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What was life like before electricity?

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Electricity is useful for doing so many things, like lighting up a room, doing laundry, and making breakfast. But electricity hasn’t always been readily available through the sockets in our walls. Our great-great-grandparents’ generation didn’t have electricity in their homes at all! There were different ways to do the same work we do today by using human energy instead of electric energy.

Green Schools Engagement Officers have been showing our History Before Electricity presentation to classes around Nova Scotia over the last several weeks. The presentation includes a guessing game where students guess what each old item was used for and what we use today to do that same job. What jobs are done by the items in the featured photo? Unsurprisingly, we use way more electricity today than our great-great-grandmas and grandpas did. That means our ecological footprints are much bigger because greenhouse gases like carbon dioxide are released when electricity is generated by burning fossil fuels.

Last week I presented to the grade six class at Cabot High and the grades six and seven classes at Whycocomagh Education Centre. The grade seven students were studying life in the 1800’s in Social Studies class. They were learning about the Industrial Revolution and the language debate between French and English in Upper Canada. In the early 1900’s, around the time of WWI, electricity started to become available in individual homes. Electricity meant that washboards, oil lanterns, and ice boxes were out and washing machines, light bulbs and refrigerators were in. Electricity made many jobs easier but created a new cost that people didn’t pay before. Adding electricity to our daily lives also started adding more carbon dioxide to the atmosphere than humans had ever done before.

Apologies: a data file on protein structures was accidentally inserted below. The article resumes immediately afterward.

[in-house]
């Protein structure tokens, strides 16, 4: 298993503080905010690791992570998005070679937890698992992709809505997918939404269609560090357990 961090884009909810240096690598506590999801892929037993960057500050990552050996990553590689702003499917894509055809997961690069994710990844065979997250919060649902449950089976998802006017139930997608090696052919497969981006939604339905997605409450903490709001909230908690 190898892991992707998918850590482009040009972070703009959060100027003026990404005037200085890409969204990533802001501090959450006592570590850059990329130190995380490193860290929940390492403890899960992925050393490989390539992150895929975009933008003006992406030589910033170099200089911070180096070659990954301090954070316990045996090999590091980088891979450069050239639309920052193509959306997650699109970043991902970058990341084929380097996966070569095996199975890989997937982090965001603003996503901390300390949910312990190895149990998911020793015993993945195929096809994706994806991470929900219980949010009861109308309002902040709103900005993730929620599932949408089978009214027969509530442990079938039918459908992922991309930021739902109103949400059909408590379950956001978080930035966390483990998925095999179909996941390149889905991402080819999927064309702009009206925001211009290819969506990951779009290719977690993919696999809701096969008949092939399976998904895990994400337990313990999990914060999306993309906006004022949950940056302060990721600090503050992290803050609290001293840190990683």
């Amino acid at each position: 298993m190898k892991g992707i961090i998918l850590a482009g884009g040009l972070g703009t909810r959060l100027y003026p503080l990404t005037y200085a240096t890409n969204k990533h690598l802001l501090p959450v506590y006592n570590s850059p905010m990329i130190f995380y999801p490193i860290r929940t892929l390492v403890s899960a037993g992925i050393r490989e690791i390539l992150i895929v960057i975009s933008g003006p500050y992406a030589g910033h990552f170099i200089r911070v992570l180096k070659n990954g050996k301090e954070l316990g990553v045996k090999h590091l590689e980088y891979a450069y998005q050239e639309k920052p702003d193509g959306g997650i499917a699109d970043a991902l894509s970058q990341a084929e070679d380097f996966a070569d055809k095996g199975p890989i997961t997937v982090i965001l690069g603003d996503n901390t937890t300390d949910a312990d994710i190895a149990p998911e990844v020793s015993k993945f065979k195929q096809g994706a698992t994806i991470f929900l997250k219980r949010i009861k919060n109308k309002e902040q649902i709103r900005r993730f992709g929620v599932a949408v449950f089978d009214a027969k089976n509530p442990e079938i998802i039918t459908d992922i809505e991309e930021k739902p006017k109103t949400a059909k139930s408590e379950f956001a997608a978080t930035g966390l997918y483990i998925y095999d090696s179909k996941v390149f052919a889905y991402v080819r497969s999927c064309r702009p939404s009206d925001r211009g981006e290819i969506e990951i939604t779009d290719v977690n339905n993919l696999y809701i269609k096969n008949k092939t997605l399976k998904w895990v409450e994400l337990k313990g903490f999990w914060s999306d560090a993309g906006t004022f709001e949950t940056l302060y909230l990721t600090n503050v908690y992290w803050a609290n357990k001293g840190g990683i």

We’re not suggesting that everyone should go back to living without electricity, but we can learn a lot from the lifestyle of our great-great-grandparents. For example, we could choose to have dinner by candlelight once a week. It’s fun to eat by candlelight, and it saves energy. We can also hang our clothes to dry, and play outside after school instead of immediately turning on our screens. What about that electric pencil sharpener in your classroom? Manual sharpeners take hardly any effort to do the same job without using any electricity at all!

Electricity has changed the way we live. It has also impacted the changing role of women. Electricity simplified labour-intensive housework like laundry which used to be a gendered task in our culture. Using electricity to improve our lives has a cost, creates pollution by burning fossil fuels, and keeps us indoors more often than ever before. Saving energy whenever we can by choosing alternatives helps reduce our ecological footprints. We might even learn a thing or two about helping the Earth from great-great-grandma and grandpa!

Contact your Engagement Officer to find out more about virtual engagements, and the curriculum links of the History Before Electricity presentation.


~Shandel Brown
Engagement Officer, Cape Breton

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